The Chi Rho which Constantine placed on his banners was a pagan symbol. This makes the whole system corrupted from the beginning. Just because it has survived nearly 1700 years does not establish verity. Satan himself still survives--he too, has become an angel of light. Now what?

    Behold, the Bride, the Lamb's wife; she is still here, pillar and ground of the Truth, without spot, wrinkle or blemish.

    That which started in Rome was considered anti-christ in the fourth century and even today by precious few. The ecumenical movement has watered this down in our age. The Holy See has not recanted--probably won't.(Bankrupting the Archdiocese for hush money is not a recant.) She will let the departed brethren back--on her terms of course. See Vatican II.

    Beware the wolves dressed like sheep.

    Selah,

    Bro. James

    P.S. To read only things not pro or con Holy See is to have a lot of time with nothing to do. There is no middle ground.
     
    #14 Bro. James, Dec 9, 2007
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  15. Pilgrimer

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    Hello Bro. James,

    >Some say Constantine was baptized by Papa Sylvester while kneeling--there is a prominent statue to that effect in the Vatican. Others say he was baptized by one Eusebius--on the deathbed. Some one speaks with forked tongue.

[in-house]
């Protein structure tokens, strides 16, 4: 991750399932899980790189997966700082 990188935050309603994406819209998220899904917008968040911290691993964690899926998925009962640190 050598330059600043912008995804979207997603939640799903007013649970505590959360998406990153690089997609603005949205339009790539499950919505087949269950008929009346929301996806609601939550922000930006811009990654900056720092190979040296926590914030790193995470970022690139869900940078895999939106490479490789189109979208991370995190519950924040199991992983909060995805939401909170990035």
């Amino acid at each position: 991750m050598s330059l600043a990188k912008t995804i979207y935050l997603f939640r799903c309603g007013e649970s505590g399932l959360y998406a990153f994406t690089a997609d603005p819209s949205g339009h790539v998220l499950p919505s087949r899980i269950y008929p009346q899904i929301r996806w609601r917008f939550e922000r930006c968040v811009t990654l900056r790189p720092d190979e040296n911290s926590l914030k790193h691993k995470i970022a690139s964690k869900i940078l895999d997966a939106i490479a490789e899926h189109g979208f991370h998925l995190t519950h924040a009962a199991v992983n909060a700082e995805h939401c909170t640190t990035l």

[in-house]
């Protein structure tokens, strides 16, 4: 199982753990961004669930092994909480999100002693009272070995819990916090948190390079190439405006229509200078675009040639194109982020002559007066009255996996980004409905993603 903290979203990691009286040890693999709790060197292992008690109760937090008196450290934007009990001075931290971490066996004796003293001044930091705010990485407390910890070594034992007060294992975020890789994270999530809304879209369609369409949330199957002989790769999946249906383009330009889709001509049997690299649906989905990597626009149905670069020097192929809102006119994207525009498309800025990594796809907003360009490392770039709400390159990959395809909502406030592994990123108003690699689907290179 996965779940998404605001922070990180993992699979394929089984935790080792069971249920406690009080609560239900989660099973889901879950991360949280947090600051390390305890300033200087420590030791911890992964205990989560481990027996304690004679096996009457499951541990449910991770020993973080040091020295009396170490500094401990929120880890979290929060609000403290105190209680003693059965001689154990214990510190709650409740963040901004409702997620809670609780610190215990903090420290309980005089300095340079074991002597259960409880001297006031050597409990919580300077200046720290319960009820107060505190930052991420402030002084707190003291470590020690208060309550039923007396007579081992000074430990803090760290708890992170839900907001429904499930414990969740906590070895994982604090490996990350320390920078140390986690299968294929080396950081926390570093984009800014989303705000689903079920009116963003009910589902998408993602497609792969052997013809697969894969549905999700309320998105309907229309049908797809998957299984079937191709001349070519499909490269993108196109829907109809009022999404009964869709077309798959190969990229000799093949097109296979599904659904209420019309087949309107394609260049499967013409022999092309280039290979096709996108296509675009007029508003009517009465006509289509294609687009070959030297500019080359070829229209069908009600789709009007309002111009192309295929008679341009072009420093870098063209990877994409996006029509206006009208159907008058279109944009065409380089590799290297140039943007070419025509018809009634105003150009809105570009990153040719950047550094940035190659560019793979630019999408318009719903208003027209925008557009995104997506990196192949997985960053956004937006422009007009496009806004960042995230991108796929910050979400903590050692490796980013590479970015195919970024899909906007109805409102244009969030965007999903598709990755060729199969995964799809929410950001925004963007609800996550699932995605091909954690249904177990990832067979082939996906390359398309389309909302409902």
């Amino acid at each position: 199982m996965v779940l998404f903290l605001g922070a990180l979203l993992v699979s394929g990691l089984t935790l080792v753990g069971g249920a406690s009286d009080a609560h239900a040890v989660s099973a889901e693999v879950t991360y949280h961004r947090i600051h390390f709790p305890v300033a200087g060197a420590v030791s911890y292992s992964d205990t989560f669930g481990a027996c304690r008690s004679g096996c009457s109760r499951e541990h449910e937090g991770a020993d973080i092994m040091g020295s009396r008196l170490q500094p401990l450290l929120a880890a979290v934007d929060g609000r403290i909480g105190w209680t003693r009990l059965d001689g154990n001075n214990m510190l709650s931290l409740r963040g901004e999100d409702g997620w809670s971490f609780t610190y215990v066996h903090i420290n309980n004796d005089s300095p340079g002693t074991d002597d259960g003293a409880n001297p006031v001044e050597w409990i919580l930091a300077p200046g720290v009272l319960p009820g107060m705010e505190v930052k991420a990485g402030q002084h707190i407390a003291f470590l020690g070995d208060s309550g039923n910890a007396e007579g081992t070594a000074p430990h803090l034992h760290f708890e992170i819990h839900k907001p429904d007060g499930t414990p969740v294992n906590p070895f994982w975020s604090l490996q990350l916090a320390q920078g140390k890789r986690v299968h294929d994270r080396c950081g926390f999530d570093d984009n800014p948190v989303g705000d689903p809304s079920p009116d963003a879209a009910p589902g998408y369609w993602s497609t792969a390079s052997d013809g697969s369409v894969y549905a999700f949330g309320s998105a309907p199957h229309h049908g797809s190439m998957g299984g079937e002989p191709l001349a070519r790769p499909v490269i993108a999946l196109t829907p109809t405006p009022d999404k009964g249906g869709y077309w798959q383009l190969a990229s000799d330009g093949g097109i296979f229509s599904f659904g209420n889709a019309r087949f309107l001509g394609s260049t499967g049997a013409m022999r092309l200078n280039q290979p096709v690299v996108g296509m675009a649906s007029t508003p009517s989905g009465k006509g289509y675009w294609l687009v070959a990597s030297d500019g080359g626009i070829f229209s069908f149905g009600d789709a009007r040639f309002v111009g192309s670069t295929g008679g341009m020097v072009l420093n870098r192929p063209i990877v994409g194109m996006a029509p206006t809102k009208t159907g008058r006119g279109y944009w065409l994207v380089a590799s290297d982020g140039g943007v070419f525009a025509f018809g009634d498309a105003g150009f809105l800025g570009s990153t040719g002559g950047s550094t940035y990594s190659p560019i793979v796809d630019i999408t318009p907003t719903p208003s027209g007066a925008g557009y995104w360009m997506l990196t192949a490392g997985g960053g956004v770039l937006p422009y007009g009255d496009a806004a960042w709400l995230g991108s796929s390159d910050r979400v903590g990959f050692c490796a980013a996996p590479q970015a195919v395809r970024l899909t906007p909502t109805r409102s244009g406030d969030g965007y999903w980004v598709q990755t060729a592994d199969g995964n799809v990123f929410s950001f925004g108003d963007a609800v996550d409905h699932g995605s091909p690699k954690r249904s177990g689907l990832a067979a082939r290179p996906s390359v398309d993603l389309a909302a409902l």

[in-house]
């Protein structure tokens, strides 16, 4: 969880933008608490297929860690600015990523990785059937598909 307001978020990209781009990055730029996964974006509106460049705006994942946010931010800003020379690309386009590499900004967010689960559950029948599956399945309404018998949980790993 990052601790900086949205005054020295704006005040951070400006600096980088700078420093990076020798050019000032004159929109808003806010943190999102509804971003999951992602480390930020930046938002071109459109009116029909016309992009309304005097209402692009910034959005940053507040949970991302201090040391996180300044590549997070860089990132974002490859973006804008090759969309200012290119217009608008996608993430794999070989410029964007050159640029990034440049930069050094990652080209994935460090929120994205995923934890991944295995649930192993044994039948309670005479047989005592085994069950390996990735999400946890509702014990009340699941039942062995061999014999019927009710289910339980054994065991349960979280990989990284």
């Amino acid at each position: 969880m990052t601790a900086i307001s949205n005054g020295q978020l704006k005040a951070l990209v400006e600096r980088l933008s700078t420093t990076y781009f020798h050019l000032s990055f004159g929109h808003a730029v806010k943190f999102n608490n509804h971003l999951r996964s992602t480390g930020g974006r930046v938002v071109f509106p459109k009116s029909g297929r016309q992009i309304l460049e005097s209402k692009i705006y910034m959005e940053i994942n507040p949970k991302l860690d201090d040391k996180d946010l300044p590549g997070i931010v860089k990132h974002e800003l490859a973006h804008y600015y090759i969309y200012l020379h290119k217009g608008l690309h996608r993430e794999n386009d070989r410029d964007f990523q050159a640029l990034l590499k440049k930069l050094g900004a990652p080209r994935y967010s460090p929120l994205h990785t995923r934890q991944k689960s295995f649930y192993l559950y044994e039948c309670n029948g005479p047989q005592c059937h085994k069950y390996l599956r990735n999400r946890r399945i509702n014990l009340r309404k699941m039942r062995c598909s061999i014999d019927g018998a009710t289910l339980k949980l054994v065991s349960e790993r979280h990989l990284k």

LOL. Well I did warn "let the student beware." But I don't believe I would go that far . . . it is true that Catholic history tends to be predisposed toward a firm conviction of the historic authority of the Catholic Church so naturally they tend to view history through that prism. But then are you not doing the same . . . just for a different reason?

    For example, you point to the actions of Helena in donating the property on which the Vatican is built as evidence of some sort of authority Constantine exercised over Rome and yet the truth is Helena donated property and actually built many beautiful churches, all with the consent of her son, especially in the Holy Land. I have a special affinity for Empress Helena, she was the first Christian archaeologist! and if that weren't enough to endear her to me, the fact that she tore down the pagan temple to Aphrodite that had been constructed on the site of the tomb of the Resurrection and replaced it with the Church of the Holy Sepulcher earns her a special place in my book of great women.

    But regardless of how you might judge the woman's motives, archaeology owes a debt of gratitude to the Lady Helena for preserving so many of the sites associated with our Lord's life and ministry. The path Helena's "pilgrimage" took through the Holy Land was the route followed by other pilgrims from all over the world for centuries afterward.

    >Behold, the Bride, the Lamb's wife; she is still here, pillar and ground of the Truth, without spot, wrinkle or blemish.